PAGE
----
GLASGOW Warriors returned from training with their rugby league namesakes from Wigan confident that it could boost their performance levels this season.
Fresh from humbling the London Broncos 70-0 in Saturday’s Challenge Cup semi-final, Wigan opened their doors to the team over the past two days for combined training sessions. Head coach Gregor Townsend believes the move could enhance the skill levels of the Glasgow players. “It has been a great couple of days and I’m very confident that our guys will take a lot from it,” he said.
“We have good connections with Wigan and their fitness coach Mark Bitcon, who used to work with Glasgow and Scotland, and the idea came from a discussion between Mark and our coach, Stuart Yule.
“There was a limit to how many boys we could take down, so we decided to make it a reward for 24 who are well into their pre-season training. That meant leaving the boys who toured with the Lions and Scotland at home, but we will be sharing everything we learned with them over the coming days.”
The Glasgow players spent the two days working on various drills, from wrestling to defence led by Wigan’s defence coach Iestyn Harris, the former dual Wales and GB cap, and different attacking approaches. They also took in an under-19 match on Monday night and concluded yesterday with a combined game of touch between the rival Warriors.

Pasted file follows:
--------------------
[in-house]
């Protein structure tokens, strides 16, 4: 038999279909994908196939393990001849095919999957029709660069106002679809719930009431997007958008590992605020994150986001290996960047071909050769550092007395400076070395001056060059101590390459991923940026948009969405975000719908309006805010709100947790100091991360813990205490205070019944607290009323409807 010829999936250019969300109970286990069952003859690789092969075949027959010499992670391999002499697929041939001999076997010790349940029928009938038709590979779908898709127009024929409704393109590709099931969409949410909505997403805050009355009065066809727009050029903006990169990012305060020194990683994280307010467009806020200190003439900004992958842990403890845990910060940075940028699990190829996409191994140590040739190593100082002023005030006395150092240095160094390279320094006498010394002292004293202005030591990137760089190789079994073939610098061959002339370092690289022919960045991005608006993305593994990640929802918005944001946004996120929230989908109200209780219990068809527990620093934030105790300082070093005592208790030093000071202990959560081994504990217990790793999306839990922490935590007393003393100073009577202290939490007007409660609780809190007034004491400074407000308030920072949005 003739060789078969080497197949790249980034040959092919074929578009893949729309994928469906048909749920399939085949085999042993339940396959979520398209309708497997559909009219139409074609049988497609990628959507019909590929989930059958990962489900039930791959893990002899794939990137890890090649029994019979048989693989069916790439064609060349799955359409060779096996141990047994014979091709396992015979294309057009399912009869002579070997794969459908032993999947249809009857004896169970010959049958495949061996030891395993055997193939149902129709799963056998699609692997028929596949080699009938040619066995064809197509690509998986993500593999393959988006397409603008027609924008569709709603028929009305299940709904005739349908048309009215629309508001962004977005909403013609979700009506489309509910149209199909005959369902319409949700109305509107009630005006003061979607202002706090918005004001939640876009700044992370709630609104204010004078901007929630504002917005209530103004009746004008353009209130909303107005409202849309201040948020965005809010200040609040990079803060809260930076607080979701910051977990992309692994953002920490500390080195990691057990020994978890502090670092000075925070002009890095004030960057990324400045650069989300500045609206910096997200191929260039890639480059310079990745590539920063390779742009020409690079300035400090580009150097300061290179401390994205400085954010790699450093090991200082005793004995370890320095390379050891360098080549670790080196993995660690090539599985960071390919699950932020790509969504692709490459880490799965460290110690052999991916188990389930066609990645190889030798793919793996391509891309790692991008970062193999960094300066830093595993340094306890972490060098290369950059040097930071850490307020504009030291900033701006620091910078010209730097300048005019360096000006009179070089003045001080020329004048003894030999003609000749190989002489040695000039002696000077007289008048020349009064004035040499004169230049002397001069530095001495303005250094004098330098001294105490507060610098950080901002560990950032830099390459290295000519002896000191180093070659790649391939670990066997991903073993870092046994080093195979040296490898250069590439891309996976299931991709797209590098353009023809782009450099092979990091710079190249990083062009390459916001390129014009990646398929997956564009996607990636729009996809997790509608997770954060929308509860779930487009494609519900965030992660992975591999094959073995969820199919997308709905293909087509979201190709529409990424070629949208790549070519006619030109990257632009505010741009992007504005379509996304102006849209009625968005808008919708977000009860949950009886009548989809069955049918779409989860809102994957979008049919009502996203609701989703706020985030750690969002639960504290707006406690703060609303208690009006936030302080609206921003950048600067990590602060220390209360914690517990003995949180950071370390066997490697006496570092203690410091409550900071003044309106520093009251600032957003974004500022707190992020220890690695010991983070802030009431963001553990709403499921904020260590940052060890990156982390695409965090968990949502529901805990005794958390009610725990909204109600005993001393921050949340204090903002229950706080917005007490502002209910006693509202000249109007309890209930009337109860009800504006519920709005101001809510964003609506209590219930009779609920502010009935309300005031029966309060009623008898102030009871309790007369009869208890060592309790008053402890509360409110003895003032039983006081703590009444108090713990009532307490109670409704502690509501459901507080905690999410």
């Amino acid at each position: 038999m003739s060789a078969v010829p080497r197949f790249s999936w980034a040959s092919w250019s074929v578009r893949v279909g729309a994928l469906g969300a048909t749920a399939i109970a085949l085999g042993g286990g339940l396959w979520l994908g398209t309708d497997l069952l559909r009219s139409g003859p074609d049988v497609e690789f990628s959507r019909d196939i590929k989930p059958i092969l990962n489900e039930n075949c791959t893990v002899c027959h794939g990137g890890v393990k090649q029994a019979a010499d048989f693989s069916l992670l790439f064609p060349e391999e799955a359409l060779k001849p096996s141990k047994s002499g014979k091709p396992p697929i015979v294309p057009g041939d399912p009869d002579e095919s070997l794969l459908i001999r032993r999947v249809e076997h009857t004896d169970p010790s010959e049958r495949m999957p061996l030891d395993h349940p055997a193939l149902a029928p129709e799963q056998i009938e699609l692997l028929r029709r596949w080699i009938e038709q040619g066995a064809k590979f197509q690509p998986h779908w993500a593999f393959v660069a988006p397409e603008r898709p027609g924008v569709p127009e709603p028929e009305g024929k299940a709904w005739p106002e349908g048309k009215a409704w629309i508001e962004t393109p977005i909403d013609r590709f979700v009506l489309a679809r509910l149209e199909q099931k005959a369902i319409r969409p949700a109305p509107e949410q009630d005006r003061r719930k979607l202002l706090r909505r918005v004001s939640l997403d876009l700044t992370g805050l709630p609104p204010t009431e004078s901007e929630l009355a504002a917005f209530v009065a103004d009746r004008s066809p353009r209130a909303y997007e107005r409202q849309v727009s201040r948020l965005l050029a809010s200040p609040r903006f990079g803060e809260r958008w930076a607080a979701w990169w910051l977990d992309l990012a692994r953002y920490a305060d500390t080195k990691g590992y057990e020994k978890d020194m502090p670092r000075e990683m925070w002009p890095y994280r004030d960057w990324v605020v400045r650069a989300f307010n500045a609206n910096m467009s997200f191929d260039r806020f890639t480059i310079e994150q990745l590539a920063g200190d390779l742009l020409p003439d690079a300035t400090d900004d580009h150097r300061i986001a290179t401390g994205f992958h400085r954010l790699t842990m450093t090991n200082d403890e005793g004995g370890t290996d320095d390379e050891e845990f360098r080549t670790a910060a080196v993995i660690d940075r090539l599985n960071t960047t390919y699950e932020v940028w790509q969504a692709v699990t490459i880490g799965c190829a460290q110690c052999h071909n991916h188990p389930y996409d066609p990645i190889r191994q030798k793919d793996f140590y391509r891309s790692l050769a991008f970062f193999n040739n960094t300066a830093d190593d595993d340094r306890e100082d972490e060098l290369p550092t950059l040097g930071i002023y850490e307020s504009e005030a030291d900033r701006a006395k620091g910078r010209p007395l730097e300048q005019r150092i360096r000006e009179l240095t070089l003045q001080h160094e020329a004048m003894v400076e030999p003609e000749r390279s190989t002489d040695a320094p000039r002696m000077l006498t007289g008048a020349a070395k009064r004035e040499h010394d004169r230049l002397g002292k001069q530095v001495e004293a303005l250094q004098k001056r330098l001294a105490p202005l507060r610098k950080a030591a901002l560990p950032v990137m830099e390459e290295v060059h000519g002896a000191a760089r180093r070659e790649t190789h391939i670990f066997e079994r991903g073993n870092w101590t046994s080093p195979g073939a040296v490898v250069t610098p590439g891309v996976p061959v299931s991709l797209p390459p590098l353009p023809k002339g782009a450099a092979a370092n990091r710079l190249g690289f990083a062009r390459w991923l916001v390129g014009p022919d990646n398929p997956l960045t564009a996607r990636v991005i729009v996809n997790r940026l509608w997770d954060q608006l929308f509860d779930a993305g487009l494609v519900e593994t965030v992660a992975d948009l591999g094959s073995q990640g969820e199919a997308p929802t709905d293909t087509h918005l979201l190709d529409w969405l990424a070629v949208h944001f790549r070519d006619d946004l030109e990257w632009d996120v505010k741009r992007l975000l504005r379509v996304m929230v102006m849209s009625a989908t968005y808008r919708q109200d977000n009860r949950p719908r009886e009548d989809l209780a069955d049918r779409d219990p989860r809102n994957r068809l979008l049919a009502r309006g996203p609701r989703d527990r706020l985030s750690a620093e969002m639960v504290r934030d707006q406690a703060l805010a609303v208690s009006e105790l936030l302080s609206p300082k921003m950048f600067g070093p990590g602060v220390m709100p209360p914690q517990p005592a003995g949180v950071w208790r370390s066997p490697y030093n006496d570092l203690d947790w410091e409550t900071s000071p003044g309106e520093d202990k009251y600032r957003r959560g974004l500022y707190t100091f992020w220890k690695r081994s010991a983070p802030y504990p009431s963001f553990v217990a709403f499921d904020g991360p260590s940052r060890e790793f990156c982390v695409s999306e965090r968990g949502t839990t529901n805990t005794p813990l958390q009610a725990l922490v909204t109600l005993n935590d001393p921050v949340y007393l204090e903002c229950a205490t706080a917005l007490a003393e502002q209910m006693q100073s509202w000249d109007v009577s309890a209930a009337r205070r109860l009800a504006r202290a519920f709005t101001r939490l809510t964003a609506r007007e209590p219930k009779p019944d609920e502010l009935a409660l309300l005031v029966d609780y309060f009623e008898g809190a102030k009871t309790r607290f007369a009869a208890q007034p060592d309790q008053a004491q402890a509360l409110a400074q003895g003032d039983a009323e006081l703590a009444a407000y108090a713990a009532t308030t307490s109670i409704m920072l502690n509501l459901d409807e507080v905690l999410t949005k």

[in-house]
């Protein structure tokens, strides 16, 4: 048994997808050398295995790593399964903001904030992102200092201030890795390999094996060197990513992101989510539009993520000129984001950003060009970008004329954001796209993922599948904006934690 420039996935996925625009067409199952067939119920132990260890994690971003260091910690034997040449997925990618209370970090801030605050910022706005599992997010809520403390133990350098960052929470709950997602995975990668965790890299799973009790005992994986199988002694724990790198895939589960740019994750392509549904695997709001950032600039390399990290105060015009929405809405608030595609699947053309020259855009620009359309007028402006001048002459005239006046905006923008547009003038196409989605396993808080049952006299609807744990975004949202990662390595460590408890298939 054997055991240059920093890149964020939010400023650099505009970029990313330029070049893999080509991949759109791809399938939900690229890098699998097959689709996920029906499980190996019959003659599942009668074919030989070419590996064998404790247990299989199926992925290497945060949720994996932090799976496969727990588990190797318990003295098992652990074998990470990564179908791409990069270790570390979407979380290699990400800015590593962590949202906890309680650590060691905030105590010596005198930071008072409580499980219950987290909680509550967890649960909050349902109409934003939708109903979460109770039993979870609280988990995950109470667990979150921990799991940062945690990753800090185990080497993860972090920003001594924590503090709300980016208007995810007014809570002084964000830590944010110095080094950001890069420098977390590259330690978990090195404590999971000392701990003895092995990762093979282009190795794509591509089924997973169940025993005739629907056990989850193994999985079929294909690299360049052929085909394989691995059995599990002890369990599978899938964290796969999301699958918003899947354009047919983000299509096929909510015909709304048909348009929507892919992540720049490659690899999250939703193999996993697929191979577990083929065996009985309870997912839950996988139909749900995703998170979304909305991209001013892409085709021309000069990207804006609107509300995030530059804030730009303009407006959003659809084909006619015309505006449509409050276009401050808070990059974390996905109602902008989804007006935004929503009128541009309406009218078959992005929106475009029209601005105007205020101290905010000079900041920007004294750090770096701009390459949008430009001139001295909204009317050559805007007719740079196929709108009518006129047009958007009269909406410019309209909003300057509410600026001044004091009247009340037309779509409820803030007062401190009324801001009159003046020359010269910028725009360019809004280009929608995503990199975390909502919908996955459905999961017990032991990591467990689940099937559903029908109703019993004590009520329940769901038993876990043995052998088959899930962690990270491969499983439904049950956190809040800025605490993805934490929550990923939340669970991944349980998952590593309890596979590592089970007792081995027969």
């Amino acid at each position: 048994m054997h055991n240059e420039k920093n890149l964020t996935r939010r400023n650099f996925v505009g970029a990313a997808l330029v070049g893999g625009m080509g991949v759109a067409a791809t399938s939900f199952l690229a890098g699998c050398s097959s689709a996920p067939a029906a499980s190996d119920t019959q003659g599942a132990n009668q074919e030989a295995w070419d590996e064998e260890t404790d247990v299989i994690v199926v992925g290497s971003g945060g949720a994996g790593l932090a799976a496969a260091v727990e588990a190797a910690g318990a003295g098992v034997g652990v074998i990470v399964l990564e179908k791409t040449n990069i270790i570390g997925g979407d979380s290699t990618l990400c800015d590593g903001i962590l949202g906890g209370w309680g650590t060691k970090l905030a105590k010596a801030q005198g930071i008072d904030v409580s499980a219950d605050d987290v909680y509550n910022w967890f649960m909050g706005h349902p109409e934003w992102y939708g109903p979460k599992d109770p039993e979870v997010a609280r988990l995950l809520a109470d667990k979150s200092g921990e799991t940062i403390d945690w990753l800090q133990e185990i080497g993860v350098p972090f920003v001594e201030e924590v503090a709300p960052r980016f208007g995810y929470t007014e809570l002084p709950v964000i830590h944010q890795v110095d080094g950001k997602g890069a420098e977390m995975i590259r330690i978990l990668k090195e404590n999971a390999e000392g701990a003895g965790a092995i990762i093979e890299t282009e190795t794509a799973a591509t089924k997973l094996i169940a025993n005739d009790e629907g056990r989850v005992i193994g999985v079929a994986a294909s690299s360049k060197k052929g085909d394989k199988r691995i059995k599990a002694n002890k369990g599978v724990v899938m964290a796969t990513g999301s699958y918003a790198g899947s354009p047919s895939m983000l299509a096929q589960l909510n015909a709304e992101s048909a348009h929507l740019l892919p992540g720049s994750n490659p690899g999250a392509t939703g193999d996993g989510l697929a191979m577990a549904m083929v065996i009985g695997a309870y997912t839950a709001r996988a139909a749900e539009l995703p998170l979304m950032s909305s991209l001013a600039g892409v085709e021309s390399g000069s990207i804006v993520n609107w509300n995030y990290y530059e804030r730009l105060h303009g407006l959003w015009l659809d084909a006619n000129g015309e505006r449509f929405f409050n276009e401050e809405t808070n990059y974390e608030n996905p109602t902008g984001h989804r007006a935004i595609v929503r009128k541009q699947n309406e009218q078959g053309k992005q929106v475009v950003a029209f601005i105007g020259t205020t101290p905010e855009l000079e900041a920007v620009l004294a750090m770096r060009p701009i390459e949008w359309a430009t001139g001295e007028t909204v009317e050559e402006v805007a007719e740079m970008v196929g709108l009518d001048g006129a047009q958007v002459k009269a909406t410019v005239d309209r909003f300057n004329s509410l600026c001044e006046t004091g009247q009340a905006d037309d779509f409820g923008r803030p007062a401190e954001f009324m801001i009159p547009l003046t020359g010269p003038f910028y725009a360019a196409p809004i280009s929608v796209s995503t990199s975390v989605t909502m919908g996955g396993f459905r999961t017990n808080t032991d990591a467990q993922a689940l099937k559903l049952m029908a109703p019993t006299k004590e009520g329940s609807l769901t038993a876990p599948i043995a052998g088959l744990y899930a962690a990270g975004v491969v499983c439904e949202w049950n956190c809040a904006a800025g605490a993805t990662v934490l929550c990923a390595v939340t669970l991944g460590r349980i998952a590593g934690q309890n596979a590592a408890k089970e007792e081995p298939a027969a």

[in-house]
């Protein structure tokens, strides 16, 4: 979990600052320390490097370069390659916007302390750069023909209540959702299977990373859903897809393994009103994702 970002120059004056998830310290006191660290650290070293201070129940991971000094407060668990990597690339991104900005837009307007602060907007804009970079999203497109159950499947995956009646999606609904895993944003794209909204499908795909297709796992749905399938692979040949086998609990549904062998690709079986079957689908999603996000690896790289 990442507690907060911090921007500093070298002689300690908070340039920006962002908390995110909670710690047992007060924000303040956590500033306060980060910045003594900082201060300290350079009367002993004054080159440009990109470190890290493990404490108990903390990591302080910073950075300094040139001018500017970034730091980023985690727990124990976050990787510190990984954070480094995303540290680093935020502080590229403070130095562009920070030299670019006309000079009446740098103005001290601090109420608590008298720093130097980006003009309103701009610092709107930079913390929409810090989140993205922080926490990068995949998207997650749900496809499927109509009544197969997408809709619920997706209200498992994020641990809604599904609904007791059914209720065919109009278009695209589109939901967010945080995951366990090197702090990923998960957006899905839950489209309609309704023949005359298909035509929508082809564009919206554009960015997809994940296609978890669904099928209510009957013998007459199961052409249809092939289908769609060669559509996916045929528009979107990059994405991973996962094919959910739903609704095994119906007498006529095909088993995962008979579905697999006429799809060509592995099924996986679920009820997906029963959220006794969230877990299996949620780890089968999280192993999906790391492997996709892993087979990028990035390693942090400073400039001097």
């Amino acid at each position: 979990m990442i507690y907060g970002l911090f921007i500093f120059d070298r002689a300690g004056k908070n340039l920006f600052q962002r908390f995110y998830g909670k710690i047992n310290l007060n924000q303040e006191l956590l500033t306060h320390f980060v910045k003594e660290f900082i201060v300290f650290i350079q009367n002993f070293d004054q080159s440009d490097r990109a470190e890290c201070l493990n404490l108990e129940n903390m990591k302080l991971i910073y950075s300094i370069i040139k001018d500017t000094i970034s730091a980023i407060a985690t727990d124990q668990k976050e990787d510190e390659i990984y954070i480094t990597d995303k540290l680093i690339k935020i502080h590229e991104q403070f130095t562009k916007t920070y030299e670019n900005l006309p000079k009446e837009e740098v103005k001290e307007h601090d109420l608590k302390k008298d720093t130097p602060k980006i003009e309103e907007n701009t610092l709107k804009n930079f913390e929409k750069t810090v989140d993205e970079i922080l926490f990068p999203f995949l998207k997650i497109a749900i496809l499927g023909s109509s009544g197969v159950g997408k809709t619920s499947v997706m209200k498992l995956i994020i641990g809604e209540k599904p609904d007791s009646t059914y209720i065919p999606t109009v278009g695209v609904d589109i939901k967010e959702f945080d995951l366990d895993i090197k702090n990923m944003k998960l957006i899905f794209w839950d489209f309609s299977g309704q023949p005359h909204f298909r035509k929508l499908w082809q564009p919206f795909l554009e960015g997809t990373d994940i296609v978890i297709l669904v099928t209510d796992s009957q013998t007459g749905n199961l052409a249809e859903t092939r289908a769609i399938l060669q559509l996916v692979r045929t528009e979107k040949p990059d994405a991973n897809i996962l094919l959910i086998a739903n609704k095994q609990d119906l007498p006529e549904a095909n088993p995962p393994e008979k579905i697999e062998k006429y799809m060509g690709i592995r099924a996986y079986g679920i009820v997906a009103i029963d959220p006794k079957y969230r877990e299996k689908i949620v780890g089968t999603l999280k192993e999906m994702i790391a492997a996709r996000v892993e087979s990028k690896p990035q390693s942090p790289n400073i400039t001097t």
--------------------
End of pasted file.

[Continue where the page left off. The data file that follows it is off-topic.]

“We got through quite a bit,” added Townsend. “I was pleased that we worked on areas such as catch-pass, running lines and support play, because, while it’s interesting how similar we approach some things, it was instructive for our boys, especially the young players we took down, to see the quality of Wigan’s catch-pass and the detail they go into in attacking lines and support play.
“I enjoyed chatting with Shaun Wane [Warriors head coach] and the other coaches, and the boys enjoyed training alongside top Wigan players and seeing the levels they aspire to, so I think we will all take a bit of confidence from the two days that can only benefit us this season.
“We play in different codes, and we have to work on scrums, lineouts and clearing contact during the week, which they don’t have to do. There was a different emphasis on defence, for example, where we want to get guys to ground quickly and they want to hold guys up, but, as well as similar skills in attack, there is a work ethic, a professionalism, that our boys saw in what is a pretty humble group of guys despite their achievements.”